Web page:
Coming to Missouri for the first time and spending fewer than two weeks visiting wineries and tasting their products can in no way make me an expert, but during my visit I learned the following:
- Before Prohibition Missouri was the second largest wine producing US State. The industry has only recently revived and there are now more than 120 wineries, 390 commercial growers and 1600 acres of vineyards.
- Sixty per cent of all wines bottled in Missouri have quality screw caps. Missouri consumers recognise they are a superior closure and are happy to pay big bucks for top wines with screw caps. That doesn’t mean that 60% of all Missouri wineries use screwcaps, the figure comes from their use by wineries with the largest production. But if one other large production winery moved to screwcaps – which they intend to – it’d push that percentage to more than 80%.
- Norton, also known as Cynthiana, is the State grape of Missouri, even though it supposedly originated in Virginia. Some Missourian’s believe the grape was grown in Virginia from a descendent of a vine collected in Missouri by the Lewis-Clark expedition.
- Norton has its own wine glass, developed by Austrian glass expert Georg Riedel in conjunction with Missouri sommeliers, wine makers and growers. It has a large bowl with a small opening to concentrate flavours and reduce oxygen access.
- Norton has a flavour profile somewhere between northern Italy and southern France. Think Nebbiolo and southern Rhone Syrah.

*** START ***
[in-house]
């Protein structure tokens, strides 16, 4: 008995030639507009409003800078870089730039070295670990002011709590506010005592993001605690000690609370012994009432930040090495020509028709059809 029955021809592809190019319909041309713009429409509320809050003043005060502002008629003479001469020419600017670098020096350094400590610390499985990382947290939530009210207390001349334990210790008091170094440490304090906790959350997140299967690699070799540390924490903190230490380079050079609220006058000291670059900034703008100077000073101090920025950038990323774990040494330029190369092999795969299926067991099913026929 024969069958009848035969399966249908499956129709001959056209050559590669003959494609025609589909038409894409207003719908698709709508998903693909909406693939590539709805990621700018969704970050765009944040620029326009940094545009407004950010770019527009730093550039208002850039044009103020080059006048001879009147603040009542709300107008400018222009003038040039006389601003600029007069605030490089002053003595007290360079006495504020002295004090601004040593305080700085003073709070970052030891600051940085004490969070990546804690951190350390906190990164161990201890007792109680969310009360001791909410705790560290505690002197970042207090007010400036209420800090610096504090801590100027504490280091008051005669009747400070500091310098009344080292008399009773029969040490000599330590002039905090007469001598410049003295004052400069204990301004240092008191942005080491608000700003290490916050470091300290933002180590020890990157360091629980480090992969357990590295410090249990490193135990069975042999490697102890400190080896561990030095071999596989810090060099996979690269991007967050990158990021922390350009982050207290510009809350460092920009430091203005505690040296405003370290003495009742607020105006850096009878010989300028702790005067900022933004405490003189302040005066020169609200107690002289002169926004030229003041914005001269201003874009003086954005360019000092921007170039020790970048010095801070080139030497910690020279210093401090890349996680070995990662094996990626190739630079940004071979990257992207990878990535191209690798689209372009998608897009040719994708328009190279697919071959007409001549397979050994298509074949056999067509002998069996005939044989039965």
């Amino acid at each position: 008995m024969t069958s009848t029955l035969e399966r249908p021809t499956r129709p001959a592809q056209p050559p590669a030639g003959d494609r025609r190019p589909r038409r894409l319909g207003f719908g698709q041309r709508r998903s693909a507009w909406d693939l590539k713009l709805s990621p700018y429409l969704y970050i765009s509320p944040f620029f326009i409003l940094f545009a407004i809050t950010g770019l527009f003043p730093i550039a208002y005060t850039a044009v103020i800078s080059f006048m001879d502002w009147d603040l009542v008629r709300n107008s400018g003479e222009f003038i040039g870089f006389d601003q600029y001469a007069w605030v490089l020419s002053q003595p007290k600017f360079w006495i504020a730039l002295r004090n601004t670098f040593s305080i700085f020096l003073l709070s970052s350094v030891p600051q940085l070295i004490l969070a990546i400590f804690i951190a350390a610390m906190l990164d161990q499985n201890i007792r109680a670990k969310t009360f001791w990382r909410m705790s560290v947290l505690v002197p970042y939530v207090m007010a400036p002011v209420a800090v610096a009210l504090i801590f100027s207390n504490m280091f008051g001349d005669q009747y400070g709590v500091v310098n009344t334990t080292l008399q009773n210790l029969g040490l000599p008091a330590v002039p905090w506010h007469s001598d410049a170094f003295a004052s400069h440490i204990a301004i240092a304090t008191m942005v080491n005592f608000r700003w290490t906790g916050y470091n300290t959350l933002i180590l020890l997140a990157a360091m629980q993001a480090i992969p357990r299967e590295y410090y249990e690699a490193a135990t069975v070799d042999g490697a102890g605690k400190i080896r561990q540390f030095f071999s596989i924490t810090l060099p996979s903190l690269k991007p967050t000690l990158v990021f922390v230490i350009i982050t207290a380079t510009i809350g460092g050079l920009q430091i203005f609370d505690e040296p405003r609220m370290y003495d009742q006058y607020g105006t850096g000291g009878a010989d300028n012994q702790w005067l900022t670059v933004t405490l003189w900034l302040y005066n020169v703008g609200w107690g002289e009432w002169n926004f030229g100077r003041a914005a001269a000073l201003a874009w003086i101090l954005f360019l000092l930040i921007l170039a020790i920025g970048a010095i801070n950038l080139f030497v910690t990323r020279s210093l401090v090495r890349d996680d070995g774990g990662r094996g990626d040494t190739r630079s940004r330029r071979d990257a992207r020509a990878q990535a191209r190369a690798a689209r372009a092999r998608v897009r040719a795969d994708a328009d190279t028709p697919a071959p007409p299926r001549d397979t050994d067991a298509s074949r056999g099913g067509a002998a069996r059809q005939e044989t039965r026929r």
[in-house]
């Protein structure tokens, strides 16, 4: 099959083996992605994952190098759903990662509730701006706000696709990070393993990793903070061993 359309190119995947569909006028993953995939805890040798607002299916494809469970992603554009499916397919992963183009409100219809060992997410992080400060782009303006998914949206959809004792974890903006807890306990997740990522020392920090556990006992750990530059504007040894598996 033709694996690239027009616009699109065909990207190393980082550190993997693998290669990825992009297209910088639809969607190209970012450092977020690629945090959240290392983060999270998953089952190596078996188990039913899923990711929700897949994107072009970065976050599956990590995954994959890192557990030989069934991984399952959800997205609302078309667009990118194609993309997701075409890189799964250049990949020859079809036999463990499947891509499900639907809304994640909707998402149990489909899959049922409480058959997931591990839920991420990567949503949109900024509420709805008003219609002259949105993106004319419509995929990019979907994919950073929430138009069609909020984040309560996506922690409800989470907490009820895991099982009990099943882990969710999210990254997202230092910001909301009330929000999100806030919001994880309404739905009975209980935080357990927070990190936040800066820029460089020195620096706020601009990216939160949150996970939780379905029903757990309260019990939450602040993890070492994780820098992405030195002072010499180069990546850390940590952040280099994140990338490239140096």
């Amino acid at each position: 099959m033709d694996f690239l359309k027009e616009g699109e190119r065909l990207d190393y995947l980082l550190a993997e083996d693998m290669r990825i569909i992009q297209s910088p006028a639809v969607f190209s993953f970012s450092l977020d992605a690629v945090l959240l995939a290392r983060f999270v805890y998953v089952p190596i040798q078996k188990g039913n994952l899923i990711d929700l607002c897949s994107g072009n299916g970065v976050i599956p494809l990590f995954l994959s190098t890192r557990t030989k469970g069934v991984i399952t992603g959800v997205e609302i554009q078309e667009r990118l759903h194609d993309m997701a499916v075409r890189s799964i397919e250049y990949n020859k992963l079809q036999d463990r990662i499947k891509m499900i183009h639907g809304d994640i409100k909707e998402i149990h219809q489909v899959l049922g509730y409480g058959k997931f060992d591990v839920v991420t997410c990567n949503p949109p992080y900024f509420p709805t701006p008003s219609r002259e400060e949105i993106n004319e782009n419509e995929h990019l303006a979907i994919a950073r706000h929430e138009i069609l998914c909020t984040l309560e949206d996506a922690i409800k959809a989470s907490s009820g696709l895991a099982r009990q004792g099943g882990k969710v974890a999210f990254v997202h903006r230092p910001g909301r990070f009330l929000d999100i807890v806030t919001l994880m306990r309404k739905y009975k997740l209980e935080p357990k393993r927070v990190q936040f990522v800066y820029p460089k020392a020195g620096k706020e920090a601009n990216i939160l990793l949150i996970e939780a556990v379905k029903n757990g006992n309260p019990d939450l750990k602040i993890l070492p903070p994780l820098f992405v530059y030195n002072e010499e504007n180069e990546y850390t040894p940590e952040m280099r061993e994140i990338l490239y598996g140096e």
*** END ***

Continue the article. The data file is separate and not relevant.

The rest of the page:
- Norton isn’t vinifera and it isn’t lambrusca but it’s the sole wine representative of Vitis Aestivalis, an American variety also known as the 'summer grape' that tastes like vinifera, with bold rich chocolate and violet flavours.
- Most wineries are small and when you visit their tasting rooms there’s a good chance the owner or winemaker is pouring.
- Locals enthusiastically support wineries which reciprocate with many events, live music and entertainments. At weekends winery car parks are packed, and some have huge car parks. For serious tasting, visit mid-week.
- Norton has the native American vine attribute of being a ‘slip skin’. Squeeze a grape and the flesh pops out of its skin in a jelly-like ball.
- Norton has small compact bunches of very small grapes which have little flesh and up to four large seeds. The skins have intense purple colour which stains hands and gives Norton wine its deep red-black tones.
- Not much vinifera is grown in Missouri where this species struggles to survive. Norton, plus French-American hybrid Chambourcin are the major red varieties. The whites feature the exciting Chardonel – a daughter of Chardonnay, the Gewürztraminer scented Traminette, Vignoles, and Vidal Blanc. Crowd pleasing jammy sweeties from Concord and Catawba are never far away.
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Peter F May is the author of Marilyn Merlot and the Naked Grape: Odd Wines from Around the World which features more than 100 wine labels and the stories behind them, and PINOTAGE: Behind the Legends of South Africa’s Own Wine which tells the story behind the Pinotage wine and grape.
Disclosure:. Peter F May travelled to Missouri at his own expense.